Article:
alliemam197

Paid Member
It was more turning into corners while braking, I could've carried more speed into corners if I knew the back wasn't going to step out. The corner just after the bridge was a prime example, each time I was braking into the first bend the rear would squirm a little so i'd brake a little bit more to bring it in for the right hander. It was fun and got me used to handling it on the limit without actually going that fast.
 
Sorry to be nerdy. It was the bit about having to work the brakes hard to keep less grippy tyres stable that set me off. hobby_horse.gif
What I think you are actually saying is you are slowing the car down enough so the back isn't rotating, so allowing you to take the right. To be fair that left at Snetterton is a 4th gear entry and the right a 3rd or even second gear exit so there is a fair bit of braking to be done their anyway.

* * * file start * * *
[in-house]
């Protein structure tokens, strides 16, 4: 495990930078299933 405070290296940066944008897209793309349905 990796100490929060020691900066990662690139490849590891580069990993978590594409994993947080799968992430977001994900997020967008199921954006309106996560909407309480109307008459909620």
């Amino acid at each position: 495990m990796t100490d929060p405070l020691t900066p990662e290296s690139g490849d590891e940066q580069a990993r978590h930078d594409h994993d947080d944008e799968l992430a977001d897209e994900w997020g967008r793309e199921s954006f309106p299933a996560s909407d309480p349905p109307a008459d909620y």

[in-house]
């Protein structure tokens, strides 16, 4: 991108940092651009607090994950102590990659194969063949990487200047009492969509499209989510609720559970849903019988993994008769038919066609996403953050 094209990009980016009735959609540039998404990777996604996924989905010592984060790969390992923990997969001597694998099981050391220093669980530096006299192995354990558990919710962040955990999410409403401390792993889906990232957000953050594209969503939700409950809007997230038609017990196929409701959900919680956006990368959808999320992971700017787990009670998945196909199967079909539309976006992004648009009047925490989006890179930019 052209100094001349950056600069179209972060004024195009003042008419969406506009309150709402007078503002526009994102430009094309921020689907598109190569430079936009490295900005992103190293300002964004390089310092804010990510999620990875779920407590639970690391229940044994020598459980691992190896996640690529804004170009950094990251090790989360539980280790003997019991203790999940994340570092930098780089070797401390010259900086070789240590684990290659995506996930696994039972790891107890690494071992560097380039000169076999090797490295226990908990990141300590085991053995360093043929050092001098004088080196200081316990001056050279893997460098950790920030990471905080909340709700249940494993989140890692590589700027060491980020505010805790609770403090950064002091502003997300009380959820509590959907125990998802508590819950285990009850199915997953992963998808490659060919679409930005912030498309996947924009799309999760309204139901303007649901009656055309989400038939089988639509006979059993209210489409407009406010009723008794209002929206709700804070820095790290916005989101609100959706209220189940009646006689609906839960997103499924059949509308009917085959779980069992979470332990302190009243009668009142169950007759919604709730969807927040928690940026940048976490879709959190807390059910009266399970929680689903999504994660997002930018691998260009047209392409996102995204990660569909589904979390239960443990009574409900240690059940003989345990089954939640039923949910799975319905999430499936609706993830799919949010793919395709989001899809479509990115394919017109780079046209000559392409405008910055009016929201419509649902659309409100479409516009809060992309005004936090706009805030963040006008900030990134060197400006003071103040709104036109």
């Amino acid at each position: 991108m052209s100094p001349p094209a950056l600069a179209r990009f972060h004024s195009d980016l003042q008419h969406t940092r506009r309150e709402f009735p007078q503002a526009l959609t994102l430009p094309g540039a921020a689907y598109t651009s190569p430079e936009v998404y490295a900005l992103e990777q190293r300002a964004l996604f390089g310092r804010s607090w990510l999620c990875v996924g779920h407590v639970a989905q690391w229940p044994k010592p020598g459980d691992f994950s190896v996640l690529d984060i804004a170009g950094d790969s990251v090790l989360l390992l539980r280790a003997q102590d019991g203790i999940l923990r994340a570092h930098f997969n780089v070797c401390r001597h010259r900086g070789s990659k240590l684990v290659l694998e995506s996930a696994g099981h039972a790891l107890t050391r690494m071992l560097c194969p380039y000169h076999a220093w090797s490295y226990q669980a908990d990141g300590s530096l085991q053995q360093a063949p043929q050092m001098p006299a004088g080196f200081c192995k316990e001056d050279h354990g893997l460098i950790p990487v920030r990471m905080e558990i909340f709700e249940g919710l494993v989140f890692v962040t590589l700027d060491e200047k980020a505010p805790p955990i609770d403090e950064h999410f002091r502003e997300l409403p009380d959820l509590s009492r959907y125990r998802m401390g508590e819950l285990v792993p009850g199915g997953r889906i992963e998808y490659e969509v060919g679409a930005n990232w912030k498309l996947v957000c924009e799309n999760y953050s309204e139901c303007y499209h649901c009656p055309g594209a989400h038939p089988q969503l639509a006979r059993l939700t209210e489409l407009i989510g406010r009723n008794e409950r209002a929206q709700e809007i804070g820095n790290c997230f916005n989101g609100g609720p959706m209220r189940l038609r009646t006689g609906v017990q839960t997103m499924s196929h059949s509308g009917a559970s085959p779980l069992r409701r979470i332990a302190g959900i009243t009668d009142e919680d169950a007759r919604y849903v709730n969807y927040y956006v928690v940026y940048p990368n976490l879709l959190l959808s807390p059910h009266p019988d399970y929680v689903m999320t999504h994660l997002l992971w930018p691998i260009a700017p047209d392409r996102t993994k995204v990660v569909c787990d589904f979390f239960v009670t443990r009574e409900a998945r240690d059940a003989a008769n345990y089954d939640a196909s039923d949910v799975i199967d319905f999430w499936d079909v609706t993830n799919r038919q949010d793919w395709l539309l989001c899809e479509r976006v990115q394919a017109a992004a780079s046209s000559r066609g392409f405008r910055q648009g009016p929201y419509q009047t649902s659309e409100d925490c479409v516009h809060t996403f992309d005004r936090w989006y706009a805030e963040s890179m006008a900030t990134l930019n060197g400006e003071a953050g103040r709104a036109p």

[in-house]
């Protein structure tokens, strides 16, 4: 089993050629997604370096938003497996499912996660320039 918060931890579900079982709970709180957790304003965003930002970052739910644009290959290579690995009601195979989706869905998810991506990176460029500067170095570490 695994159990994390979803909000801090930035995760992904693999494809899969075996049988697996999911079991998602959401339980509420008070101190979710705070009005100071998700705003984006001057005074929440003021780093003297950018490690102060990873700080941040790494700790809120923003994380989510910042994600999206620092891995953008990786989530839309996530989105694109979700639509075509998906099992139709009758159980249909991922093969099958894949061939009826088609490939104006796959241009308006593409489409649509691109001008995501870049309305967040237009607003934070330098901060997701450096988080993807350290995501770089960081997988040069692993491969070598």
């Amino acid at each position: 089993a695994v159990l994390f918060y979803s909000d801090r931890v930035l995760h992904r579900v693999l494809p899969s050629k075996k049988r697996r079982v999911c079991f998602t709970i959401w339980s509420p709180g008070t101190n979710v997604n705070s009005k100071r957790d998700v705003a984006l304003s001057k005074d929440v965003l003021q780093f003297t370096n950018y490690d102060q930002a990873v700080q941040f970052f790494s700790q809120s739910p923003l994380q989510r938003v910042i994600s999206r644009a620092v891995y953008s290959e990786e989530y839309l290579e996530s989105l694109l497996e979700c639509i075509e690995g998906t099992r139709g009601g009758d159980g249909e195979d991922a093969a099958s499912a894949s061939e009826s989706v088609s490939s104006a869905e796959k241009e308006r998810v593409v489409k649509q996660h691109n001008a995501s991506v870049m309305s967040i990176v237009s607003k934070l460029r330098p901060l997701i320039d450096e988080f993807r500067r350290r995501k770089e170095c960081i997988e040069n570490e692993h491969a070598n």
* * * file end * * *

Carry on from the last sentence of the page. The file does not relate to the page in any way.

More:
You probably don't have as great an outright grip imbalance between the actual tyres as you might think, unless the rears are absolutely shocking, but it is more to do with weight distribution. With the average FWD having around 65% weight on the front wheels the accelerator and certainly the brake pedal have a great deal to do with how the car moves about. Hard braking can put as much as 85% of weight on the front tyres so just lifting for a corner is going lighten the back. Braking will just make it even more so. What I think you are doing is braking sufficiently hard enough to then allow you to accelerate though the apex and so redressing the balance. If you actually braked in a straight line and took the car into the corner on a balanced throttle it would be less wayward. This all comes from the encounter with Fiesta man who had been told he "had to have the rear hanging out" to drive it fast. You only need the back to be out if understeer is killing you in the corners and you can't get a balance.
 

alliemam197

Paid Member
Sorry to be nerdy. It was the bit about having to work the brakes hard to keep less grippy tyres stable that set me off. View attachment 132122